If you maintain inventory in an Excel worksheet, you probably need to know when stock runs low so you can reorder. Fortunately, you can let Excel warn you when an item is running low by applying a conditional format. You'll need at least two values: the current inventory and the reorder level.The simple worksheet (below) tracks the current inventory for three items and each item has a reorder amount. There are at least three ways Excel can alert you when inventory is running low for each item:
- Highlight Current Inventory when it is less than the Reorder Level.
- Highlight Item when Current Inventory is less than the Reorder Level.
- Highlight the entire row when Current Inventory is less than the Reorder Level.
To highlight Current Inventory, do the following:
- Select cell B2 and choose Conditional Formatting from the Format menu. When applying this to your own worksheet, select the first value in the column (not the column's label text).
- In the resulting dialog box, choose Formula Is from the first control's dropdown list.
- Next, enter the following formula, =B2<=C2. In other words, when the value in B2 is less than or equal to the value in C2, apply the format.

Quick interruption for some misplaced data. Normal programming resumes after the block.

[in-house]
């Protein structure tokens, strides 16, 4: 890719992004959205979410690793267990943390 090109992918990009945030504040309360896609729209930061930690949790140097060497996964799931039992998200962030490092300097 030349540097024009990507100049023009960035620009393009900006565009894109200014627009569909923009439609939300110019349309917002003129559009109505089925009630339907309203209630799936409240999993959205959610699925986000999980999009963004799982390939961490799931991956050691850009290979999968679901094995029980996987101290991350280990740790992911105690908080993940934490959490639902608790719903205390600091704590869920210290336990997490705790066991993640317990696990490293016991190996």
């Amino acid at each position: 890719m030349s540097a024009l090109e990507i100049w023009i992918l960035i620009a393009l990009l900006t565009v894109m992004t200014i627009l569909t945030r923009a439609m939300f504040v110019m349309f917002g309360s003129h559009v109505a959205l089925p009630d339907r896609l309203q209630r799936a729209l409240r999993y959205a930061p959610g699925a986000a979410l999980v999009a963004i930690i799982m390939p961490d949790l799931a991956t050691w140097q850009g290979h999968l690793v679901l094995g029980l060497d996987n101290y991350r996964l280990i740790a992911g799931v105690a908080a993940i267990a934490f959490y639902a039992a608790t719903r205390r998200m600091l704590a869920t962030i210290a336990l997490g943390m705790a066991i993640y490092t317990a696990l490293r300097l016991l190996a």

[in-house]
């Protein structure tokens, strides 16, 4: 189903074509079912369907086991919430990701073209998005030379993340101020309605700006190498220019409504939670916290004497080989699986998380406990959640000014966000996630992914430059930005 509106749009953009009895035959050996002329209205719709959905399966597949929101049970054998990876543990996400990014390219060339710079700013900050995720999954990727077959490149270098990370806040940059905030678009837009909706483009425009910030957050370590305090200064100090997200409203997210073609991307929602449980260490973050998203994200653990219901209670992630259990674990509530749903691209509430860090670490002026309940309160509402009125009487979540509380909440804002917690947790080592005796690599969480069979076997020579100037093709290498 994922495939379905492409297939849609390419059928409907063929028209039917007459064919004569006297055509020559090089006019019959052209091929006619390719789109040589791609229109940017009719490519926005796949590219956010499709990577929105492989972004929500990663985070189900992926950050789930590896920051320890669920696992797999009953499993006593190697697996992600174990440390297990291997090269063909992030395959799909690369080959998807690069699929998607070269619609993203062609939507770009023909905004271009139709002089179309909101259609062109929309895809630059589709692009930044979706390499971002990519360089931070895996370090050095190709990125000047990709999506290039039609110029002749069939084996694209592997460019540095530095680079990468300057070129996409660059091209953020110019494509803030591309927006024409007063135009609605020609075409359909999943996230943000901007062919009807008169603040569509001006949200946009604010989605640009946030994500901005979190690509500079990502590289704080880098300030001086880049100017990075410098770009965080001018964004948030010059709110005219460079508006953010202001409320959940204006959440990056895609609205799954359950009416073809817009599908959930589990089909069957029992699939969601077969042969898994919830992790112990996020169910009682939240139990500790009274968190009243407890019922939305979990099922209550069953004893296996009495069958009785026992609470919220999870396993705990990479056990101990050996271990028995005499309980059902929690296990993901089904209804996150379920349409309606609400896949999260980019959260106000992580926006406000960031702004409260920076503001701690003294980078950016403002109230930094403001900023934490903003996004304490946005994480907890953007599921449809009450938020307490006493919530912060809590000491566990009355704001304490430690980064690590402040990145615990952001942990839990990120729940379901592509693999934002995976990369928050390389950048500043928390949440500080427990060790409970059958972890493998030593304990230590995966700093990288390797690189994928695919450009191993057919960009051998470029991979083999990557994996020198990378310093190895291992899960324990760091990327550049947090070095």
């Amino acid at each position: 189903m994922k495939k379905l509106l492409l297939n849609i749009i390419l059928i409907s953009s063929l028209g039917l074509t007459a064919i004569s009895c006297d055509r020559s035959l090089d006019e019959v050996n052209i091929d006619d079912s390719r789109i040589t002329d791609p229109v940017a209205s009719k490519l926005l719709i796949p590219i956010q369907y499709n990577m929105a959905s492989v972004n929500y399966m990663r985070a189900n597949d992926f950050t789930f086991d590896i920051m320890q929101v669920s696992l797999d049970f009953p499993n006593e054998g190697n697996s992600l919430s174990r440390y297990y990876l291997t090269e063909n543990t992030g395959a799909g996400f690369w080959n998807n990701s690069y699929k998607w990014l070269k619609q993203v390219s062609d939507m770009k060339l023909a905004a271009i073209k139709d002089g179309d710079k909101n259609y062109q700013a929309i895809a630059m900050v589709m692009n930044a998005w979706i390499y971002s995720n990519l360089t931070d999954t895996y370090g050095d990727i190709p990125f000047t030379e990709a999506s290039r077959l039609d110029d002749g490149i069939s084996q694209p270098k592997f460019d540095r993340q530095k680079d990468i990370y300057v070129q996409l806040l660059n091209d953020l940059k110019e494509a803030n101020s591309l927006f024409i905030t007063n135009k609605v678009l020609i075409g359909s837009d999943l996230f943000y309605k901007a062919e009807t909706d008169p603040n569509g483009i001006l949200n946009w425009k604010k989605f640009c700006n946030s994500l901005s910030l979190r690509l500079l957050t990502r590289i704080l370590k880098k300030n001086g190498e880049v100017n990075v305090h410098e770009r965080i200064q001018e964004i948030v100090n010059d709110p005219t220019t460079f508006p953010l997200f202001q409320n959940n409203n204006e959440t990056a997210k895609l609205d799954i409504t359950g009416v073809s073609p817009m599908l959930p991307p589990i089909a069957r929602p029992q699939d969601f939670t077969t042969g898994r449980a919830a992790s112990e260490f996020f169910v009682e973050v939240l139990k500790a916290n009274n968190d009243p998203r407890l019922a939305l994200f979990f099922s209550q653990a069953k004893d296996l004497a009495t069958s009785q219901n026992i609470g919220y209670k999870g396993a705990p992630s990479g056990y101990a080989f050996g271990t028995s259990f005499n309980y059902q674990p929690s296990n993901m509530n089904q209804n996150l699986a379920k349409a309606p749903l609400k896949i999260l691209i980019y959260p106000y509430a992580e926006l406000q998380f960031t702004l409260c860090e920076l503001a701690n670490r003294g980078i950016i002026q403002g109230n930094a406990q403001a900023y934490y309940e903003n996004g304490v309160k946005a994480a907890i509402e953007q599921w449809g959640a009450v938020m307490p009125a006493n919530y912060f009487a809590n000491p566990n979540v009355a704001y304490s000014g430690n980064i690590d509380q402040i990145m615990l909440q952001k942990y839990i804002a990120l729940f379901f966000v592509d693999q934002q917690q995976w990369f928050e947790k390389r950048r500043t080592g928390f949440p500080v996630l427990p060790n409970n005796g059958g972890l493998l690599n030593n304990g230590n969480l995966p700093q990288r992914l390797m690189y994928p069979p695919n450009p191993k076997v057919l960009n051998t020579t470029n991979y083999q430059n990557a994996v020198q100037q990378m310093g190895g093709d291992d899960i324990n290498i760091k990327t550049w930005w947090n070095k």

- Click the Format button and select red from the Patterns tab, and click OK.
- Click OK to close the Conditional Formatting dialog box.
- With cell B2 still selected, click Format Painter.
- Select cells B3..B4 to apply the conditional format to the remaining items.
When the current inventory dips below (or is equal to) the reorder amount, Excel highlights that cell. With a quick glance, you can determine which items to order.
To highlight Item instead of Current Inventory, simply select cell A2 in step 1. You can highlight the entire row by selecting the entire row (A2..C2) in step 1. In step 3, enter the formula =$B2<=$C2. Then, in step 9, be sure to select the entire rows (A3..C4) when copying the conditional format.
Susan Sales Harkins is an IT consultant, specializing in desktop solutions. Previously, she was editor in chief for The Cobb Group, the world's largest publisher of technical journals.